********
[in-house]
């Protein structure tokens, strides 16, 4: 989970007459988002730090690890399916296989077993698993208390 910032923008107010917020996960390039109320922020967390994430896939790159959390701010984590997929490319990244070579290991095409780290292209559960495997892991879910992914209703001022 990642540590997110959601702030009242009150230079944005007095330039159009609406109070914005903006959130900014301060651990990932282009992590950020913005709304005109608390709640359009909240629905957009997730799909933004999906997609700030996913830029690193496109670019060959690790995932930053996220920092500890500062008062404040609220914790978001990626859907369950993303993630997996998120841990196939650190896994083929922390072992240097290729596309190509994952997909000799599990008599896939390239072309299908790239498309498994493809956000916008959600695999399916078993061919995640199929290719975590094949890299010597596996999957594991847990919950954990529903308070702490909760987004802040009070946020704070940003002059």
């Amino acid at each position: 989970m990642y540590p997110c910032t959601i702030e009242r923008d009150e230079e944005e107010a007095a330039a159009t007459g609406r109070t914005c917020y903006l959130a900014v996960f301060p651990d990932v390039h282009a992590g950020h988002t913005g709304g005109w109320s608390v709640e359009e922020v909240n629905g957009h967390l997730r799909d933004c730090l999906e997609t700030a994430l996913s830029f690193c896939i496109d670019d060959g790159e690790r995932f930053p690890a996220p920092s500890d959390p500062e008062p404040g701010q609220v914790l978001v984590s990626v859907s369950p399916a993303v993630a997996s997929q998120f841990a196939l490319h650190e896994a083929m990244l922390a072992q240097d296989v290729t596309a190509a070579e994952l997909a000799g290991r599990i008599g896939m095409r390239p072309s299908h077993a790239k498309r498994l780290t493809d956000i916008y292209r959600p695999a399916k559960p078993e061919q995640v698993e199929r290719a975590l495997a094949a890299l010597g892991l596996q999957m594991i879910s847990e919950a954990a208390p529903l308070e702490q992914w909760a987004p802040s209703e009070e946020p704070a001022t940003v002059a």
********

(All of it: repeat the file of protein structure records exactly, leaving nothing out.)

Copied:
[in-house]
């Protein structure tokens, strides 16, 4: 989970007459988002730090690890399916296989077993698993208390 910032923008107010917020996960390039109320922020967390994430896939790159959390701010984590997929490319990244070579290991095409780290292209559960495997892991879910992914209703001022 990642540590997110959601702030009242009150230079944005007095330039159009609406109070914005903006959130900014301060651990990932282009992590950020913005709304005109608390709640359009909240629905957009997730799909933004999906997609700030996913830029690193496109670019060959690790995932930053996220920092500890500062008062404040609220914790978001990626859907369950993303993630997996998120841990196939650190896994083929922390072992240097290729596309190509994952997909000799599990008599896939390239072309299908790239498309498994493809956000916008959600695999399916078993061919995640199929290719975590094949890299010597596996999957594991847990919950954990529903308070702490909760987004802040009070946020704070940003002059």
């Amino acid at each position: 989970m990642y540590p997110c910032t959601i702030e009242r923008d009150e230079e944005e107010a007095a330039a159009t007459g609406r109070t914005c917020y903006l959130a900014v996960f301060p651990d990932v390039h282009a992590g950020h988002t913005g709304g005109w109320s608390v709640e359009e922020v909240n629905g957009h967390l997730r799909d933004c730090l999906e997609t700030a994430l996913s830029f690193c896939i496109d670019d060959g790159e690790r995932f930053p690890a996220p920092s500890d959390p500062e008062p404040g701010q609220v914790l978001v984590s990626v859907s369950p399916a993303v993630a997996s997929q998120f841990a196939l490319h650190e896994a083929m990244l922390a072992q240097d296989v290729t596309a190509a070579e994952l997909a000799g290991r599990i008599g896939m095409r390239p072309s299908h077993a790239k498309r498994l780290t493809d956000i916008y292209r959600p695999a399916k559960p078993e061919q995640v698993e199929r290719a975590l495997a094949a890299l010597g892991l596996q999957m594991i879910s847990e919950a954990a208390p529903l308070e702490q992914w909760a987004p802040s209703e009070e946020p704070a001022t940003v002059a």